California and its regional and local governments have invested heavily in public transit over the past half-century to provide an alternative to driving, ease traffic congestion, reduce emissions, slow climate change, steer new development, and provide mobility for those without. As a result, bus service has improved and expanded, and many parts of the state’s metropolitan areas are now served by rail transit.
Yet today, many of the state’s transit systems are struggling operationally and financially. Ridership began eroding in the half-decade leading up to 2020 and plummeted at the start of the COVID-19 pandemic. Three federal pandemic relief bills provided a critical lifeline to keep struggling transit systems afloat early on, but these funds are running out. Meanwhile, operating costs have risen, ridership and fare revenues have only partially returned, and some transit systems face “fiscal cliffs,” where they will need substantial new infusions of funding, substantial cuts in costs and service, or some combination of the two.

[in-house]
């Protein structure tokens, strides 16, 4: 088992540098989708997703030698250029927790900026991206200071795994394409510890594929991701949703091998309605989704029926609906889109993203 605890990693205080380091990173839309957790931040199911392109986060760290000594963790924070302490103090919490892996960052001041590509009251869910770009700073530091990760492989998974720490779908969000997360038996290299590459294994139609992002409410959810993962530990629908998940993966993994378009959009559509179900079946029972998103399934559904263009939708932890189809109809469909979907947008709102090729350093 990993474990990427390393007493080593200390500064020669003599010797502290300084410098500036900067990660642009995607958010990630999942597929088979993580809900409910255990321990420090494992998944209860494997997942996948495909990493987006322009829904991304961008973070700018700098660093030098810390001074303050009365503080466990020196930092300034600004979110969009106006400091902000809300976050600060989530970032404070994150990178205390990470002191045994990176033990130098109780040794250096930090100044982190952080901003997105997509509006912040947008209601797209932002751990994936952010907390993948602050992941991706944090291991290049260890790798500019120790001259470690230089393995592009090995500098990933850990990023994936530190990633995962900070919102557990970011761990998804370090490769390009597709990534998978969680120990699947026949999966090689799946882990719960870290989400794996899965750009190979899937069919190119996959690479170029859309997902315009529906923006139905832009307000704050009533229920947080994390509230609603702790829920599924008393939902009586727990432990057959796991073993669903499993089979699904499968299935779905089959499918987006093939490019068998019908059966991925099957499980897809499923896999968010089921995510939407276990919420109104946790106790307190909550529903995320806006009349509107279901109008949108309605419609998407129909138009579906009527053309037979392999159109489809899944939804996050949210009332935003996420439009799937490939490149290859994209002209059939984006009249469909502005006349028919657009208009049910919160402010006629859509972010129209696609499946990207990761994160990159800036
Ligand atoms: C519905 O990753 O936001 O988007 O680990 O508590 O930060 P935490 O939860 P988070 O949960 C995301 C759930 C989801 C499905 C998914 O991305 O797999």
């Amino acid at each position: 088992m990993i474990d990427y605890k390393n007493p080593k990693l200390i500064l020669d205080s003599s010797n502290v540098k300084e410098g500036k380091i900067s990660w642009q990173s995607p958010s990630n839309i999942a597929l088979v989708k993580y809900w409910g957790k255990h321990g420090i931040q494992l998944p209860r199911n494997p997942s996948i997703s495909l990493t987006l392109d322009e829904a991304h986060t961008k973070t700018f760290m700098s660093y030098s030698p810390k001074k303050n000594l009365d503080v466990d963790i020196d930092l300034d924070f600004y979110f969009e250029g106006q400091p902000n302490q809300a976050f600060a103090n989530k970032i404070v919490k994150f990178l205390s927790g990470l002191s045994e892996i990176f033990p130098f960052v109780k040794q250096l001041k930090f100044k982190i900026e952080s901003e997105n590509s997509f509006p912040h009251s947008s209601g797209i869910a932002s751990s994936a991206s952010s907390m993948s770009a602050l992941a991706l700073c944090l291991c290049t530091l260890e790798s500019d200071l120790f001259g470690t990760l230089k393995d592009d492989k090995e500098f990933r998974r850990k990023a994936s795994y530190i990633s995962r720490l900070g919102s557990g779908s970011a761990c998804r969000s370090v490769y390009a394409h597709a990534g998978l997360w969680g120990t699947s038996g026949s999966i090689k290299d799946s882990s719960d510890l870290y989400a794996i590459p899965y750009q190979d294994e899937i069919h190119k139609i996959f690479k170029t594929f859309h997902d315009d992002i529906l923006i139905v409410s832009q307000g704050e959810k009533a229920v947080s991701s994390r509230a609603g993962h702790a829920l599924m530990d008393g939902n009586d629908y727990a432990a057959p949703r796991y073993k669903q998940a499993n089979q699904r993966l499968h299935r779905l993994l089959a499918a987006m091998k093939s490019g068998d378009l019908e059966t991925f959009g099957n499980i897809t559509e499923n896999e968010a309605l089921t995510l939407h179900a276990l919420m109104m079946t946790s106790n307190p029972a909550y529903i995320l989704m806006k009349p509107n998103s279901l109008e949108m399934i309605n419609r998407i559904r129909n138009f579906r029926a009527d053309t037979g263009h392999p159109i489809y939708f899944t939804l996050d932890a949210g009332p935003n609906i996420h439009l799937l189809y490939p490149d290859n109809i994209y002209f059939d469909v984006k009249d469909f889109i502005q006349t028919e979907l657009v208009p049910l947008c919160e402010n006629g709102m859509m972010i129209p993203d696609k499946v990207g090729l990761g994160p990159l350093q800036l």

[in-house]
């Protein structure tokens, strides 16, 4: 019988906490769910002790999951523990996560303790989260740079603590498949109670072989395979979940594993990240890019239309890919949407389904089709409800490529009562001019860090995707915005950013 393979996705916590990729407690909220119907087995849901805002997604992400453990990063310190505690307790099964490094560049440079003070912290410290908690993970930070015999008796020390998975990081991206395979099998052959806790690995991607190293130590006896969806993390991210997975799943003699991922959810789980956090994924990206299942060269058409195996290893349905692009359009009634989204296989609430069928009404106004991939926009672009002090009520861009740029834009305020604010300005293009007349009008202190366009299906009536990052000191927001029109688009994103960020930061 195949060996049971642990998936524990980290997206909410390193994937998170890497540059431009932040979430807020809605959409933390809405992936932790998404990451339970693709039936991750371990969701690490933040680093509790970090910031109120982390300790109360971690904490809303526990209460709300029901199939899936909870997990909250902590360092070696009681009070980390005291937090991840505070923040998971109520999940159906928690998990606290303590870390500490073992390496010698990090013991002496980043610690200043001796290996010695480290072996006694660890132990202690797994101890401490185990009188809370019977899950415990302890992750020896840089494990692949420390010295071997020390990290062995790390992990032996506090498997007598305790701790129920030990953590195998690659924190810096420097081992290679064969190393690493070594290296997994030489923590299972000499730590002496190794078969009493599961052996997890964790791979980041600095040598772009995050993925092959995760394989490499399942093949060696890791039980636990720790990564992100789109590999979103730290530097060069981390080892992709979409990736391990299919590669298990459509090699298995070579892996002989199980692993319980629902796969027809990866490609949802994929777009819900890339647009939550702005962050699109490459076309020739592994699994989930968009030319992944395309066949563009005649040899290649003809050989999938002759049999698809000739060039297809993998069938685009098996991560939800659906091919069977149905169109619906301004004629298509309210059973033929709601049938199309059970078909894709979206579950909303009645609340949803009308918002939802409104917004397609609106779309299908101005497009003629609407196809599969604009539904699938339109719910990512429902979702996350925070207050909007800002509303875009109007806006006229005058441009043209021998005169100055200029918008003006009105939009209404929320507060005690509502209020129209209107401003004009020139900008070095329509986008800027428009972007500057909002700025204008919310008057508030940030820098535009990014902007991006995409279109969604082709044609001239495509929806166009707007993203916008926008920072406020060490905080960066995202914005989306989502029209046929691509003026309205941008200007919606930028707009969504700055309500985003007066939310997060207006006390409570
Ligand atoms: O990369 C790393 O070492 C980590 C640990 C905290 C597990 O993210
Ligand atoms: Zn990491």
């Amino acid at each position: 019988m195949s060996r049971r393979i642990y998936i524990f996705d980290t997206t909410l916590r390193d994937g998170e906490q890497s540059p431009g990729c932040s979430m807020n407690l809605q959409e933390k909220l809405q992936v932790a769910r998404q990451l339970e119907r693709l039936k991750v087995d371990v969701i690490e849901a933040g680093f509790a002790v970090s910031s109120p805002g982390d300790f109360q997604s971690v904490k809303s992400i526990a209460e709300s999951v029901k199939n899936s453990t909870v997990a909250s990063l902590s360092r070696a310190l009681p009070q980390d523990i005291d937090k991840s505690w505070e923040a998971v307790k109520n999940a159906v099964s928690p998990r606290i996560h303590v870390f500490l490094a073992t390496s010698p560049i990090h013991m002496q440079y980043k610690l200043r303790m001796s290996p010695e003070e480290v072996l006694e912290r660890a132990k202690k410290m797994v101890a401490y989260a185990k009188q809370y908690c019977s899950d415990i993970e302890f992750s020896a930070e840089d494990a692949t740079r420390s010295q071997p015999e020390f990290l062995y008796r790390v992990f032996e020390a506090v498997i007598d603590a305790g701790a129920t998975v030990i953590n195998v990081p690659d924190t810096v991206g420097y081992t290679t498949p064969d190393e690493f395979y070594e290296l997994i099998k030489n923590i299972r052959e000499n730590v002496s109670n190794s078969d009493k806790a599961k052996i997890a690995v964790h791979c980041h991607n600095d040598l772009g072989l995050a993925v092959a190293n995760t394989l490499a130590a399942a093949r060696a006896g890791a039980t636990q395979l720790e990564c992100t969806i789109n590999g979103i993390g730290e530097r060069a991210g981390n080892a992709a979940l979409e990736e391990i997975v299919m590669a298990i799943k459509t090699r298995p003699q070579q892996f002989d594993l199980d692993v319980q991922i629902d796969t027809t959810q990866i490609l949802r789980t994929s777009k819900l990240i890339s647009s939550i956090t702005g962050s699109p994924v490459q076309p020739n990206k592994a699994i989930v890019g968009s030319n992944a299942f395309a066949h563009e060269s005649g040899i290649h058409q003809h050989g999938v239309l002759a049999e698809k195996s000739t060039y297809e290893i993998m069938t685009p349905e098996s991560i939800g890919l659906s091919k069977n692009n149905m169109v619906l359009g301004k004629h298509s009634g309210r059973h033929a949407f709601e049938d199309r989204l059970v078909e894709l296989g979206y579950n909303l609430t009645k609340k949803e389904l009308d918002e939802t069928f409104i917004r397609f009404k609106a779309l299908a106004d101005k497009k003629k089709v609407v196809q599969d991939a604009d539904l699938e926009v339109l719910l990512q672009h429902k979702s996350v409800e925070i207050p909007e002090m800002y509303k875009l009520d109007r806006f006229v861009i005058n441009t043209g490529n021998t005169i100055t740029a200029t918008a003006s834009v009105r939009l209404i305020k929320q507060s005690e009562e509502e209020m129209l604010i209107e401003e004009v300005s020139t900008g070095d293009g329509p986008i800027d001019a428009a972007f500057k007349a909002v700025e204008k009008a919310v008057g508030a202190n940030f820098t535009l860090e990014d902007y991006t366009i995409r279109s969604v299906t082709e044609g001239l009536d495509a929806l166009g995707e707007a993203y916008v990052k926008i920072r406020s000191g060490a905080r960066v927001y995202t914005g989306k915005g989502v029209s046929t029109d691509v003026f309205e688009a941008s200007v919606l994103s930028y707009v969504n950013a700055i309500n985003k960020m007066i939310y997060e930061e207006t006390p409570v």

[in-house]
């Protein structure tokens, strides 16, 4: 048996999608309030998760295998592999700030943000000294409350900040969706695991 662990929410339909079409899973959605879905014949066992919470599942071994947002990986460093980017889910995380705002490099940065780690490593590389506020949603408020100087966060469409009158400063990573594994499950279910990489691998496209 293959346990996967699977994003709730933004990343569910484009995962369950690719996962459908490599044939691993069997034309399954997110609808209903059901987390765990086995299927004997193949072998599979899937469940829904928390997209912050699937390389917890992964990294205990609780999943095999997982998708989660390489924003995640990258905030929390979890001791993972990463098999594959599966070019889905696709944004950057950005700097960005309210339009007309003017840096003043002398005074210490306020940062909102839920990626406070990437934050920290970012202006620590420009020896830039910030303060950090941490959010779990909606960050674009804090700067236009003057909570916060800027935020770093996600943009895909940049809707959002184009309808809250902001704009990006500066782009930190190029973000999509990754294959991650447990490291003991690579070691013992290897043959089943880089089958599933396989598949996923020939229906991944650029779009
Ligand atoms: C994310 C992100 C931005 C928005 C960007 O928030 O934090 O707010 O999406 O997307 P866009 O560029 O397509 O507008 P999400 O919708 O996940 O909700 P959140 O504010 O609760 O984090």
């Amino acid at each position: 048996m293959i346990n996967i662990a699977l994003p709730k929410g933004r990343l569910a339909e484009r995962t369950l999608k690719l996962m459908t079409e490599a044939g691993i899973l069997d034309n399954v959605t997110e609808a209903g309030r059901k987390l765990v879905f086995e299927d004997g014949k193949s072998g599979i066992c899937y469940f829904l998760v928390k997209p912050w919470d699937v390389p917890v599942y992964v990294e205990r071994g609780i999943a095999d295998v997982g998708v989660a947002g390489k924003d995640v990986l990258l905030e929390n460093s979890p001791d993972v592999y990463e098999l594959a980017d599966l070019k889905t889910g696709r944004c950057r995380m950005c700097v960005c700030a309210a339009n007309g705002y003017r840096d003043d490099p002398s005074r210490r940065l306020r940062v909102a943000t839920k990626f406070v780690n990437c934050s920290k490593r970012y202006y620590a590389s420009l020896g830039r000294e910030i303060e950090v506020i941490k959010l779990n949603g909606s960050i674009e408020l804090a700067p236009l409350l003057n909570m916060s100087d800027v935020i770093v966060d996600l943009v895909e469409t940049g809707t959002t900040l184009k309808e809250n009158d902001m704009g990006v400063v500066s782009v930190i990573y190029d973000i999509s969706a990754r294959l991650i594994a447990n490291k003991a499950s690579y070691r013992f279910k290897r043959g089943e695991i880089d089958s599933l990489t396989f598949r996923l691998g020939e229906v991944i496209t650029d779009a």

Against this backdrop, this report examines the current state of California transit finance: why ridership and fare revenues are down and their prospects for recovery; what lessons the successful federal relief bills provide; why commuter-oriented systems are struggling financially much more than those that primarily service transit-reliant riders; and what the financial managers at transit systems have done to cope with this turbulent time and how they see their future financial prospects.